“A search of the FBI Headquarters electronic surveillance indices has been conducted, and no responsive record which indicates that Michael Hastings has ever been the target of electronic surveillance was located.”

Click here for the FBI’s redacted documents.

 

FBI gives telecom provider spying devices

Press TV
August 3, 2013
The Federal Bureau of Investigation (FBI) is secretly pressurizing telecommunications providers into installing spying devices inside internal networks of companies in order to facilitate espionage programs.

Photo: Glyn Baker via Wikimedia Commons

Photo: Glyn Baker via Wikimedia Commons

Citing the authorization of the move under the Patriot Act, FBI officials have been discussing with carriers in their effort to deploy government-supplied software, which will enable intercepting and analyzing all communications streams, CNET reported.

The software, now identified as “port reader”, used to be known internally as the “harvesting program.”

The FBI spokesman has said the agency has the legal authority to use alternate methods to collect Internet metadata. “In circumstances where a provider is unable to comply with a court order utilizing its own technical solution(s), law enforcement may offer to provide technical assistance to meet the obligation of the court order.”

But, police cannot intercept the contents of real-time communication streams, including email bodies, Facebook messages or streaming video unless a wiretap order from a judge is obtained.

Notwithstanding, “The statute hasn’t caught up with the realities of electronic communication,” says Colleen Boothby, a partner at the Washington, D.C. firm of Levine, Blaszak, Block & Boothby who represents technology companies and industry associations.

Boothby said judges cannot always comprehend how technology has outpaced the law.

In the past, judges drew this conclusion that they have no ability to reject pen register and trap and trace requests as a federal magistrate judge in Florida, in reference to pen register law, wrote “The court under the Act seemingly provides nothing more than a rubber stamp.”

“If magistrates knew more, they would approve less,” said an industry participant, adding, it’s “an interception device by definition”.

The participant, who spoke on condition of anonymity, said carriers are “extra-cautious” resisting installation of the software, as they say it poses privacy and security risks against a sensitive internal network.

This article was posted: Saturday, August 3, 2013 at 9:55 am

 

XKeyscore: Instrument of Mass Surveillance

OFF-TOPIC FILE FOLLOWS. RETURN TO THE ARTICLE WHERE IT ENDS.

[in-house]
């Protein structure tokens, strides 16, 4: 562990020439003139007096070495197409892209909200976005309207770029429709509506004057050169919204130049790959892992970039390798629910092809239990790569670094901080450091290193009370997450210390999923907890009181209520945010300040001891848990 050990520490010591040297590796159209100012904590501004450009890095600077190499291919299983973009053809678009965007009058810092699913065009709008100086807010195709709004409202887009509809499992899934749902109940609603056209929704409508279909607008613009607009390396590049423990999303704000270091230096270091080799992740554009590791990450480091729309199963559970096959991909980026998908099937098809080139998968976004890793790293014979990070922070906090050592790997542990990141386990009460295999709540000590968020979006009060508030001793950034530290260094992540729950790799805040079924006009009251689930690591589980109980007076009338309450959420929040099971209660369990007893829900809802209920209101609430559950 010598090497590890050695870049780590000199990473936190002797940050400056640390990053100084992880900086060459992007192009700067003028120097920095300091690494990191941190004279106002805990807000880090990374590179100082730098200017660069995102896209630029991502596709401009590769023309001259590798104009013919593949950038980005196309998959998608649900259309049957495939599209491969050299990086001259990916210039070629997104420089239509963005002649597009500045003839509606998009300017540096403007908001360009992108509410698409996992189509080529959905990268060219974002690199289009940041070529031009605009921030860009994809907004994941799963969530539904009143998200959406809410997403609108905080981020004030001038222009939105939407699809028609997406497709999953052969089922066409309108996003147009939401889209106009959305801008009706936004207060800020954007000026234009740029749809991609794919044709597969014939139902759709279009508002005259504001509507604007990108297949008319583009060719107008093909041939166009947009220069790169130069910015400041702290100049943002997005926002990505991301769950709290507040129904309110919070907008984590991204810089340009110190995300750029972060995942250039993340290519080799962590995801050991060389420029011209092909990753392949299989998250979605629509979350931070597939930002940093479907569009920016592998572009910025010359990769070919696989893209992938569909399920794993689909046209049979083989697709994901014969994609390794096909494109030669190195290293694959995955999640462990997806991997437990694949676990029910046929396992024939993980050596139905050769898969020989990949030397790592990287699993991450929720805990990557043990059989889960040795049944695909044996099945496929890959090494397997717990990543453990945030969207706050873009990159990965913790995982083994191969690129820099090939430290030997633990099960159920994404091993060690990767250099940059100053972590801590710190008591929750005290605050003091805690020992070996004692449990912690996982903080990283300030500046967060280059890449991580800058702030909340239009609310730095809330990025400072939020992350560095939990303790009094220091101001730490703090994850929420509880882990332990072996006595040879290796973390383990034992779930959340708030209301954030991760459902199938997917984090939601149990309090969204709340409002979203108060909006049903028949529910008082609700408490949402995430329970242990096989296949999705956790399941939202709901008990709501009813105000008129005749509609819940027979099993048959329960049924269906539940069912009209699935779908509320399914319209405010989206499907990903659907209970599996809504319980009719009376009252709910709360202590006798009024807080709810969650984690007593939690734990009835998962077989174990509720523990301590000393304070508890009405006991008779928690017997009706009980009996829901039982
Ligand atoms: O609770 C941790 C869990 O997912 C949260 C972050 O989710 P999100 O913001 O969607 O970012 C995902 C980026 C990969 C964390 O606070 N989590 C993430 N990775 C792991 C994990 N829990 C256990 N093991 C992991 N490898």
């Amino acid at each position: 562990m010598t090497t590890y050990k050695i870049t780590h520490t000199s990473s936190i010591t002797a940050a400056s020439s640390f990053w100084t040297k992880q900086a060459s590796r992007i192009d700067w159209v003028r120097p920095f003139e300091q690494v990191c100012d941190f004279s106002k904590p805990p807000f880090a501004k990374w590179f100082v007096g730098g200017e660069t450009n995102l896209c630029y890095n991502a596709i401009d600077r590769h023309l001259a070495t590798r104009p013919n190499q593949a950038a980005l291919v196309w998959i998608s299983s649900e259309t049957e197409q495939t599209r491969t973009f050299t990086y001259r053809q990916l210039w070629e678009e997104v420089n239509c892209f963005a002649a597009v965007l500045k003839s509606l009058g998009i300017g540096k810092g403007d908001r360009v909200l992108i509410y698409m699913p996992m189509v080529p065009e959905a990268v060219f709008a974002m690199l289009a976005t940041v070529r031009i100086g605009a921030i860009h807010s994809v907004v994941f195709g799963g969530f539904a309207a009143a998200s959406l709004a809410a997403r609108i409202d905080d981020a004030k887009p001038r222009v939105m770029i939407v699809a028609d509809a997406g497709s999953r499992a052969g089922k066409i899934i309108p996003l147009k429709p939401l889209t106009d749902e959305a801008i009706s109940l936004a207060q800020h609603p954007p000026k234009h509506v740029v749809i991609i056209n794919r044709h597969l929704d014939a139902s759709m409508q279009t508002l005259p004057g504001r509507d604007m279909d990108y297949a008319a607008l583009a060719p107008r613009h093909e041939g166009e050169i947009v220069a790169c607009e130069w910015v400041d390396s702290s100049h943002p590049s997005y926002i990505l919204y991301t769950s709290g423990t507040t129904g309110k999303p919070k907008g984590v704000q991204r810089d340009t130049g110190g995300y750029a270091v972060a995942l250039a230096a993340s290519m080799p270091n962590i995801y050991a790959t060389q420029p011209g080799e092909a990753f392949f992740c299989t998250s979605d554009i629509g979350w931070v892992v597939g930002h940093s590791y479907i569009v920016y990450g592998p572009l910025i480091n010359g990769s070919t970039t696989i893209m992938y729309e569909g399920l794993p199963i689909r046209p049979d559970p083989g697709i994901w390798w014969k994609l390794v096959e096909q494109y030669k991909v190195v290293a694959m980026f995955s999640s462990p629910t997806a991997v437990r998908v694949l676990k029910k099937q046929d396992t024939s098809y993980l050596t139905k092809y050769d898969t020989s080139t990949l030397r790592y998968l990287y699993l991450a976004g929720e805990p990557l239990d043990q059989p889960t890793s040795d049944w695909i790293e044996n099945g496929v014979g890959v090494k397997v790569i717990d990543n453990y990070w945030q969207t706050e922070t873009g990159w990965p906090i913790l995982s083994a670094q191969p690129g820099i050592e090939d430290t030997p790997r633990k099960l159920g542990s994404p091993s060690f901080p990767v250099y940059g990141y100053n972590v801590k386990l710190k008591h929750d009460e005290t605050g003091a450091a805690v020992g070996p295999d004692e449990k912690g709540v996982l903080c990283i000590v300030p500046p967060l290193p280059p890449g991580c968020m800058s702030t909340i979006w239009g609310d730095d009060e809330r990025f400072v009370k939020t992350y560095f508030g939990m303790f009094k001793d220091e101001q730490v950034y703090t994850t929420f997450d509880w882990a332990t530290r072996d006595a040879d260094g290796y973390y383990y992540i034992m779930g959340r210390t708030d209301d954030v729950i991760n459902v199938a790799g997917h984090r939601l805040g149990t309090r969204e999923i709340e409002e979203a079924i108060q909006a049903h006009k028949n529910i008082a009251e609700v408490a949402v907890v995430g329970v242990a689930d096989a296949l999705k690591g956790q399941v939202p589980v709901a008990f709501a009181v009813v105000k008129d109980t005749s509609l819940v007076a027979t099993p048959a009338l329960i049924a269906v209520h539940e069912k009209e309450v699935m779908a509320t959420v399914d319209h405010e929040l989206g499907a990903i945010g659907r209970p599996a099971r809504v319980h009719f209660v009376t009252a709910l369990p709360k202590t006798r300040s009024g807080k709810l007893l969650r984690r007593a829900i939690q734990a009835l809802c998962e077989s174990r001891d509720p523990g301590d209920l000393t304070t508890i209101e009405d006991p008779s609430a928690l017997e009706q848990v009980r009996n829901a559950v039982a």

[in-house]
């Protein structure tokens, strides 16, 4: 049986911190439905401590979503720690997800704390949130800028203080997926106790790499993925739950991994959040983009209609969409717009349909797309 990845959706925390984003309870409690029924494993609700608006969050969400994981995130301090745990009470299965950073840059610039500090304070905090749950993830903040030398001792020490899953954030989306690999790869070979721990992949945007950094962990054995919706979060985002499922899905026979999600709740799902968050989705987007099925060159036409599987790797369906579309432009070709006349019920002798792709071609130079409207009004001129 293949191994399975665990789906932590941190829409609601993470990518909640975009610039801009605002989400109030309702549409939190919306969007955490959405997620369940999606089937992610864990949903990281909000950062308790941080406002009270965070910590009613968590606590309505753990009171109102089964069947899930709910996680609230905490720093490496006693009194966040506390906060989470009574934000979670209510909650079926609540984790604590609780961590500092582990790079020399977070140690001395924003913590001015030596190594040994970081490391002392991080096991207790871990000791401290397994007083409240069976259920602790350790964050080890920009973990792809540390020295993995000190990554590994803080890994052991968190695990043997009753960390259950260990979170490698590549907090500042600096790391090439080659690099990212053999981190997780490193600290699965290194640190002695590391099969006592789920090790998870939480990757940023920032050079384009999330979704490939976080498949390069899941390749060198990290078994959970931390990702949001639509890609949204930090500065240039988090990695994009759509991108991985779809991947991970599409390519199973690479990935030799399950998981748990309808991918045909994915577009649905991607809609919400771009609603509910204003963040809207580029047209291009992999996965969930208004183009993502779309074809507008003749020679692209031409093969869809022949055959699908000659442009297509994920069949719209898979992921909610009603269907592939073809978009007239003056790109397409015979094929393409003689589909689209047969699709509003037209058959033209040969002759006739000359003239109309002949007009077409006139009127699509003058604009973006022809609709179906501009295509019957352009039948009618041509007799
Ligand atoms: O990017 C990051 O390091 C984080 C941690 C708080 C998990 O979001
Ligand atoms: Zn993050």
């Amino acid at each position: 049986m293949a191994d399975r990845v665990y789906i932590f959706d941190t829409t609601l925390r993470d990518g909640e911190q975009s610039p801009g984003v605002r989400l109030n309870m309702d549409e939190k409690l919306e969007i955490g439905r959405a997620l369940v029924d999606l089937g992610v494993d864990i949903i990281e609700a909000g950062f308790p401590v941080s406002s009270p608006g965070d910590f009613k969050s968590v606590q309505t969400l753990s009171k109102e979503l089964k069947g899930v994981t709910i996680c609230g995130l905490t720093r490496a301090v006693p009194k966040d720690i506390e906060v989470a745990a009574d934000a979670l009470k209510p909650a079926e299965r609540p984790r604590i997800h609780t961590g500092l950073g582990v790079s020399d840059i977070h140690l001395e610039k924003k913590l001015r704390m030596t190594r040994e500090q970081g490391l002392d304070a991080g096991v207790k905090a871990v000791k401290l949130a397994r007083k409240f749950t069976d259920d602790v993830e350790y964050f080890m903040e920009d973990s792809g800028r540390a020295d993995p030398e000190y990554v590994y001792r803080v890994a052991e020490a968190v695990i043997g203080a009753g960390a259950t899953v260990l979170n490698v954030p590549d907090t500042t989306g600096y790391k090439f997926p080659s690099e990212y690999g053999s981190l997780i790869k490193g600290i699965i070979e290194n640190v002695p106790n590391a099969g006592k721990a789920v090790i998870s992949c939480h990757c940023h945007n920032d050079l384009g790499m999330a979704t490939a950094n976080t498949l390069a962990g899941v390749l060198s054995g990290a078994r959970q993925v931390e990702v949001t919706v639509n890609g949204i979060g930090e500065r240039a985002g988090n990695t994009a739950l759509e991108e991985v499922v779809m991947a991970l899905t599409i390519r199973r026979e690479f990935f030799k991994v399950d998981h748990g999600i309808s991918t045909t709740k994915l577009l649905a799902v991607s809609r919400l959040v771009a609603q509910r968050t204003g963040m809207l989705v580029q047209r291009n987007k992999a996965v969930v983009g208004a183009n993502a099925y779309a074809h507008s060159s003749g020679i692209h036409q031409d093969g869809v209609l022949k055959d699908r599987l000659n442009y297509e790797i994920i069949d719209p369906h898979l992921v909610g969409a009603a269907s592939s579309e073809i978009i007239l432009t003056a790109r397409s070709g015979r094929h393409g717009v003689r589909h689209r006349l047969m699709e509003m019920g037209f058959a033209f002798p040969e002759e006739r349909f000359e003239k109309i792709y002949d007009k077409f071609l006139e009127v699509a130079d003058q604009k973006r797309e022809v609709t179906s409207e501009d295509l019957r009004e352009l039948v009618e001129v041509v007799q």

Stephen Lendman
August 3, 2013

stasi20

Evidence mounts. America crossed the line. It operates lawlessly. It reflects police state ruthlessness. Big Brother’s real. It’s not fiction. It watches everyone.

It’s about control, espionage and intimidation. It targets fundamental freedoms. It has nothing to do with national security. America’s only threats are ones it invents. It does so for political advantage.

On July 31, London’s Guardian headlined “XKeyscore: NSA tool collects ‘nearly everything a user does on the Internet.’ ”

It “gives ‘widest reading’ collection of online data. NSA analysts require no prior authorizations for searches.” They sweep up “emails, social media and browsing history.”

Every keystroke enters a database. NSA training materials call XKeyscore its “widest-reaching” online intelligence gathering tool. Agency officials call it their Digital Network Intelligence (DNI).

It collects “nearly everything a typical user does on the internet.” Virtually nothing escapes scrutiny.

London’s Guardian used classified information. It’s sourced from a February 2008 presentation. It’s about meta-data mining. It’s chilling. It’s worst than previously thought.

It explains what Edward Snowden meant, saying:

“I, sitting at my desk, (can) wiretap anyone, from you or your accountant, to a federal judge or even the president, if I had a personal email” address.

At the time, US officials scoffed. House Republican Permanent Select Committee on Intelligence chairman Mike Rogers said:

“He’s lying. It’s impossible for him to do what he was saying he could do.”

According to Guardian contributor Glenn Greenwald:

XKeyscore lets analysts “mine enormous agency databases by filling in a simple on-screen form giving only a broad justification for the search.”

“The request is not reviewed by a court or any NSA personnel before it is processed.”

Agency personnel use XKeyscore and other systems for “real-time” interception of personal online activity.

US statutes require FISA warrants when targeting a “US person.” It doesn’t matter. NSA operates extrajudicially. XKeyscore permits doing so with technological ease.

It lets analysts search meta-data, emails, and other online activity. They can do it with “no known email account (a ‘selector’) in NSA parlance) associated with the individual being targeted.”

“Analysts can also search by name, telephone number, IP address, keywords, the language in which the internet activity was conducted or the type of browser used.”